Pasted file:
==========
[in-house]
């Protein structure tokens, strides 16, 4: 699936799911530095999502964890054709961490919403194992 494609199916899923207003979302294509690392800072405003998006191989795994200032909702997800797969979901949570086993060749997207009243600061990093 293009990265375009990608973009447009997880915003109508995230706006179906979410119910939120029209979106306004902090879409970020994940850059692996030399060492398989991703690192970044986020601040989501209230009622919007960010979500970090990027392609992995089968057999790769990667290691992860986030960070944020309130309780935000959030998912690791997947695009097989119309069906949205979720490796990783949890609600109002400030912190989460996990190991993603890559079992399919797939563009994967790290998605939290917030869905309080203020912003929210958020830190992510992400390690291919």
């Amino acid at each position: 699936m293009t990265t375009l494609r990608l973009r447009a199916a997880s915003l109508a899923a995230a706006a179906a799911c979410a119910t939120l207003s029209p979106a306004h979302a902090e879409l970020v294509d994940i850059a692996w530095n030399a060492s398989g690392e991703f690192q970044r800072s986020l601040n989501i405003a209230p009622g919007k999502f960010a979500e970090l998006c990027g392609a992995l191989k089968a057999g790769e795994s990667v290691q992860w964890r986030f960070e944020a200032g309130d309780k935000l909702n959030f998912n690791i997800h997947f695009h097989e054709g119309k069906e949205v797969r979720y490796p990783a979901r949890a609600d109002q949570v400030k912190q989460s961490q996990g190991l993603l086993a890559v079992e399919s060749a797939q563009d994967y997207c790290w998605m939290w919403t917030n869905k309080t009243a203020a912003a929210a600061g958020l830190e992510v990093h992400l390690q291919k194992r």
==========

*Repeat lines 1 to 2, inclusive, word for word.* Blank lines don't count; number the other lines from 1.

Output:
[in-house]
């Protein structure tokens, strides 16, 4: 699936799911530095999502964890054709961490919403194992 494609199916899923207003979302294509690392800072405003998006191989795994200032909702997800797969979901949570086993060749997207009243600061990093 293009990265375009990608973009447009997880915003109508995230706006179906979410119910939120029209979106306004902090879409970020994940850059692996030399060492398989991703690192970044986020601040989501209230009622919007960010979500970090990027392609992995089968057999790769990667290691992860986030960070944020309130309780935000959030998912690791997947695009097989119309069906949205979720490796990783949890609600109002400030912190989460996990190991993603890559079992399919797939563009994967790290998605939290917030869905309080203020912003929210958020830190992510992400390690291919």